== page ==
Byron York, Washington Examiner, September 22, 2011
With both jobs and immigration likely topics of sharp debate at tonight’s Republican debate here in Florida, a new report suggests that newly-arrived immigrants have filled a majority of new jobs created in Texas, home to Republican frontrunner Gov. Rick Perry.
“Of jobs created in Texas since 2007, 81 percent were taken by newly arrived immigrant workers (legal and illegal),” says the report from the Center for Immigration Studies, a group that advocates reduced levels of both legal and illegal immigration. The report estimates that about 40 percent of the new jobs were taken by illegal immigrants, while 40 percent were taken by legal immigrants. The vast majority of both groups, legal and illegal, were not American citizens.
Native-born Americans filled just 20 percent of the new jobs in Texas, the report says, even though “the native born accounted for 69 percent of the growth in Texas’ working-age population.” “Thus, even though natives made up most of the growth in potential workers, most of the job growth went to immigrants,” the report concludes.
The report is based on analysis of the Census Bureau’s Current Population Survey.
The study notes that 56 percent of newly-arrived immigrants in Texas since 2007 have had a high-school degree or less. But it also notes that “More than one out three…of newly arrived immigrants who took a job had at least some college.” It would be a mistake, the report concludes, “to assume that immigrants are only competing for jobs at the bottom end of the labor market.”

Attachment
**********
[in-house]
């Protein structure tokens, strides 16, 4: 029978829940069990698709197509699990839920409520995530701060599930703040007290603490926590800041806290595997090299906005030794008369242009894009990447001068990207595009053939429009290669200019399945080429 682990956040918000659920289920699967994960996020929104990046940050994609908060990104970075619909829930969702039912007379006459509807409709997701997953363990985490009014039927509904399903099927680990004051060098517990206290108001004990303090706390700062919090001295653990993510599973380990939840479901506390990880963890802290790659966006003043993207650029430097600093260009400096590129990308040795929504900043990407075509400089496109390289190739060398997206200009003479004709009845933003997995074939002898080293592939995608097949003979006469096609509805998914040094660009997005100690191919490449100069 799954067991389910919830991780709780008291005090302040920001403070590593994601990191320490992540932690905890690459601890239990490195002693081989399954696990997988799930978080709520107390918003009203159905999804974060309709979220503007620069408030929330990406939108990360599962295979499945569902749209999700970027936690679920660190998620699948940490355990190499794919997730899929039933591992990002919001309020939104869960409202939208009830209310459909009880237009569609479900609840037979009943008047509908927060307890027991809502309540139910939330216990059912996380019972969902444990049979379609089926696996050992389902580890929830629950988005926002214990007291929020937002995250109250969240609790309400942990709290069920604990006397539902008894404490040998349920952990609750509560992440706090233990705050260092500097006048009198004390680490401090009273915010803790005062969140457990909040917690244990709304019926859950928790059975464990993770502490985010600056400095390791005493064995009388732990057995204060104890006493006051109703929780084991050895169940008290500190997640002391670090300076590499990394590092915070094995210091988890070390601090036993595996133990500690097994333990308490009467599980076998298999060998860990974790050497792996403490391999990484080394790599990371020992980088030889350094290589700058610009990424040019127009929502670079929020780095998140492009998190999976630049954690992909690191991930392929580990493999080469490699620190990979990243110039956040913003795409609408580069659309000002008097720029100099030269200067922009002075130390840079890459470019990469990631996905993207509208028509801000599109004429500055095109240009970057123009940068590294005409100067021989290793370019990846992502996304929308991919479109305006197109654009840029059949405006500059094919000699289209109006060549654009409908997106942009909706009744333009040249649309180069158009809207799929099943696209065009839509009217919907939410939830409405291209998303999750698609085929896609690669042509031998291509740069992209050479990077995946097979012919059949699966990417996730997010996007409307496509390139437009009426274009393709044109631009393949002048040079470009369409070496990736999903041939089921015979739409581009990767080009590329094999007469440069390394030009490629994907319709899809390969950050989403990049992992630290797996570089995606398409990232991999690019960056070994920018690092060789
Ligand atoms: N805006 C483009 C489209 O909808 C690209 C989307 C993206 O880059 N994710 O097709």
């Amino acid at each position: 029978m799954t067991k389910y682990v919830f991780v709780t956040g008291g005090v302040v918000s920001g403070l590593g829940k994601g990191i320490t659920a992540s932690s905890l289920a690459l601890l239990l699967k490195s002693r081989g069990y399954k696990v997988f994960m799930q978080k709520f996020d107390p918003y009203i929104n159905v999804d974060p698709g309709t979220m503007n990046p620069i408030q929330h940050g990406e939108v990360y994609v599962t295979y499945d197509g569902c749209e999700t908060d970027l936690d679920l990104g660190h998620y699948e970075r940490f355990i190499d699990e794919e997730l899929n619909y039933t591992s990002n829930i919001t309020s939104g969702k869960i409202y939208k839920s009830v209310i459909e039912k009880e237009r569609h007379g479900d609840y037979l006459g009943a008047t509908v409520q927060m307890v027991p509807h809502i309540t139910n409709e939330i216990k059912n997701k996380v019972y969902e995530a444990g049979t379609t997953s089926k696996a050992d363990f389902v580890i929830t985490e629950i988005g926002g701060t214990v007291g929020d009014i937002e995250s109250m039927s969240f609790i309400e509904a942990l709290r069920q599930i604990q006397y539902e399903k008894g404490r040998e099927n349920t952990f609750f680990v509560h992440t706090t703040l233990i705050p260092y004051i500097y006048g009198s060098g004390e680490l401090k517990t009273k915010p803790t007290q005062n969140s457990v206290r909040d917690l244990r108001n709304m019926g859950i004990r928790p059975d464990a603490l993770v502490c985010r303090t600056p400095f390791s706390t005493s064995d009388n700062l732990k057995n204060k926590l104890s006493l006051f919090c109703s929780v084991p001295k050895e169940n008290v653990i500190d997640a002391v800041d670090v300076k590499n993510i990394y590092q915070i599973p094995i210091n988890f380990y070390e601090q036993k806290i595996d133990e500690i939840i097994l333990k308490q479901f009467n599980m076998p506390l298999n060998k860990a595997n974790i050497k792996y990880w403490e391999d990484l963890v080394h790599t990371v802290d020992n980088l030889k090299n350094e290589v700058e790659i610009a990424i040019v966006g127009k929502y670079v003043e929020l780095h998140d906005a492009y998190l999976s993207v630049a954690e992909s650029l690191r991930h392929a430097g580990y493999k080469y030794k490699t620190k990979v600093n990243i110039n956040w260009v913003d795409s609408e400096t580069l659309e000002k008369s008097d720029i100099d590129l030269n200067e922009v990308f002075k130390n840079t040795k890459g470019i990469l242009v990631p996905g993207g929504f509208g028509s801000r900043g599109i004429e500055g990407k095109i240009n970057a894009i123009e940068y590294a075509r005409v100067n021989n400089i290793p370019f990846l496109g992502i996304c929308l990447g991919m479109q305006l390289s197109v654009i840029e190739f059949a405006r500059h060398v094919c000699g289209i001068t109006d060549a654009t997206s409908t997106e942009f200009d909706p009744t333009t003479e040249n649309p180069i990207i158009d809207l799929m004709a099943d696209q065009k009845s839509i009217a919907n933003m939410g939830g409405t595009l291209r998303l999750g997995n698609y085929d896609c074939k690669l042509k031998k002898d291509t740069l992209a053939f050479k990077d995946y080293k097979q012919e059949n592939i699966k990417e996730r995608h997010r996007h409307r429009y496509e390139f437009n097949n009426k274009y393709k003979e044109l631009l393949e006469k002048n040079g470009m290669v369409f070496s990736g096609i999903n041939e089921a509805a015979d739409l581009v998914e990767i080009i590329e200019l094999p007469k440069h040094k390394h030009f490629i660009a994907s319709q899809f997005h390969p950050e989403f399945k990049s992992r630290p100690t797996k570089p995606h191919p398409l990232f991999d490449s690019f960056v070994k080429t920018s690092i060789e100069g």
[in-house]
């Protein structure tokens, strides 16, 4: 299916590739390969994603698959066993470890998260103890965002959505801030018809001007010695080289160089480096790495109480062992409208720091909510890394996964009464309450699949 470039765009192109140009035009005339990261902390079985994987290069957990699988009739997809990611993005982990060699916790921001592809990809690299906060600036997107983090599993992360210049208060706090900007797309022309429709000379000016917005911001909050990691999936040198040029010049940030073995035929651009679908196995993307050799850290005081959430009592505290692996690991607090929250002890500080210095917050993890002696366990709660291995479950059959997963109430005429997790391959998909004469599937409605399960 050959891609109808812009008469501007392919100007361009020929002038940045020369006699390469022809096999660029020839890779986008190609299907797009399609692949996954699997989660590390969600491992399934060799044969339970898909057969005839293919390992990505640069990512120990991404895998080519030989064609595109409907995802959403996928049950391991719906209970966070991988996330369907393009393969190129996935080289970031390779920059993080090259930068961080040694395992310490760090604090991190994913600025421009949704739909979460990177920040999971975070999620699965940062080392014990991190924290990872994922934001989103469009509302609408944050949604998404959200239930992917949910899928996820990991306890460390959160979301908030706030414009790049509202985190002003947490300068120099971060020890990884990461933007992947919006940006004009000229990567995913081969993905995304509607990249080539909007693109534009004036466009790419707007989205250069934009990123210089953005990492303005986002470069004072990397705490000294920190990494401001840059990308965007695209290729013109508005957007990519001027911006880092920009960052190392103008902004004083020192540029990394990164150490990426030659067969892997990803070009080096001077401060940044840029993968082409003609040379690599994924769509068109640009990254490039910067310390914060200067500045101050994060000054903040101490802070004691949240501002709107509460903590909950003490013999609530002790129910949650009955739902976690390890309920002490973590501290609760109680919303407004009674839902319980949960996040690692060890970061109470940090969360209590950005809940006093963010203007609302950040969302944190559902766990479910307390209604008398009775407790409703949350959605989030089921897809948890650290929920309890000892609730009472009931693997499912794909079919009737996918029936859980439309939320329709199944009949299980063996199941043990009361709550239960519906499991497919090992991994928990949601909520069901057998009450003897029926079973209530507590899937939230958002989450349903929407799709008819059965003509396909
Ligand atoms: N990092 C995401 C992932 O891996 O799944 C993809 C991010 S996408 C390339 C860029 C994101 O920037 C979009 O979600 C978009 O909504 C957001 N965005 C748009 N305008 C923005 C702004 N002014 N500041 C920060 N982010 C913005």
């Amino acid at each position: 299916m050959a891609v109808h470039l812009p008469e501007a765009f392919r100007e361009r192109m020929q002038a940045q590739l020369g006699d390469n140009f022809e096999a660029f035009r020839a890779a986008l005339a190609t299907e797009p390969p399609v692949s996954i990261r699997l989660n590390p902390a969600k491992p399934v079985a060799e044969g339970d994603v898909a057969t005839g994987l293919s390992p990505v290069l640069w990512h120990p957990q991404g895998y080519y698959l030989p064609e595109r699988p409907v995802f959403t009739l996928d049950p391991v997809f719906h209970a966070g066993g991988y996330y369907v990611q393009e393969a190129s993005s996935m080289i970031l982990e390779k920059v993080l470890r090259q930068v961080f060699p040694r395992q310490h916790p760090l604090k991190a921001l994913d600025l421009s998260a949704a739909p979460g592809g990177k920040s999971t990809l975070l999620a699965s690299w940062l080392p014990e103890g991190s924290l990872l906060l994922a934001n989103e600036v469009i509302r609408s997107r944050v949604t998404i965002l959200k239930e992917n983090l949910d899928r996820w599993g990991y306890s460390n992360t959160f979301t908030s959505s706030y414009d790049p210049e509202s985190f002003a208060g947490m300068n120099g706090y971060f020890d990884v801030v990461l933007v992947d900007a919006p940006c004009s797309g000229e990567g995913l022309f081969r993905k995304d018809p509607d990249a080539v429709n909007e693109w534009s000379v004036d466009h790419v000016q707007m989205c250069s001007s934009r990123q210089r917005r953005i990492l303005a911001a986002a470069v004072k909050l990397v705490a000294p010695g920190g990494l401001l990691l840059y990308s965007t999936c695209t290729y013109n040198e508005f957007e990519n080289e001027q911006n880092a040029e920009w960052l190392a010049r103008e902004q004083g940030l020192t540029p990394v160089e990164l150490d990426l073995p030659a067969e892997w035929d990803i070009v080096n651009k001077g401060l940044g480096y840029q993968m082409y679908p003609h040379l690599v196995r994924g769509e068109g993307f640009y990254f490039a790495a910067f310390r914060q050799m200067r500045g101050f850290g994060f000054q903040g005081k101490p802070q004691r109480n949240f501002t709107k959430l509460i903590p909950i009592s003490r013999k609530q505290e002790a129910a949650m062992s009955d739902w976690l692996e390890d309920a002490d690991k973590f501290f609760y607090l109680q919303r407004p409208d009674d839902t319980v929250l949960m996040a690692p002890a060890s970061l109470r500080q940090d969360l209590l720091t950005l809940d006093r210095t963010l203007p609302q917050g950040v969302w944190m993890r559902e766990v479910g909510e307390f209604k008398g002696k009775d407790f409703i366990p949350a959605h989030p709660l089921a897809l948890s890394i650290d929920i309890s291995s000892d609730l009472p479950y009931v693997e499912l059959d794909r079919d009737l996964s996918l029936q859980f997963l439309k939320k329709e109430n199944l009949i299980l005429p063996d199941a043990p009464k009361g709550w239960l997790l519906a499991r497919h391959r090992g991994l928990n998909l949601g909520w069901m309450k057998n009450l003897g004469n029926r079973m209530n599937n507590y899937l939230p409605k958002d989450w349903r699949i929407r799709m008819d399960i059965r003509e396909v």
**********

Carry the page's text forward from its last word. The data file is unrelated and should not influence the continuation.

In a press release accompanying the study, the Center for Immigration Studies makes a clear effort to cast doubt on Perry’s record. The relevant portion of that release:
Some may argue that it was the arrival of immigrants in the state that stimulated what job growth there was for natives. But, if immigration stimulates job growth for natives, the numbers in Texas would look very different. The unemployment rate and the employment rate (share holding job) of natives in Texas show a dramatic deterioration during the recession that is similar to the rest of the country. Among the native-born, Texas ranks 22nd in terms of unemployment and 29th in terms of its employment rate. Outside of Texas many of the top immigrant-receiving states have the worst economies. Unemployment in the 10-top immigrant-receiving states in 2011 averaged 8.7 percent, compared to 7.2 percent on average in the 10 states where the fewest immigrants arrived since 2007. These figures do not settle the longstanding debate over the economics of immigration. What they do show is that high immigration is not necessarily associated with positive labor market outcomes for the native-born.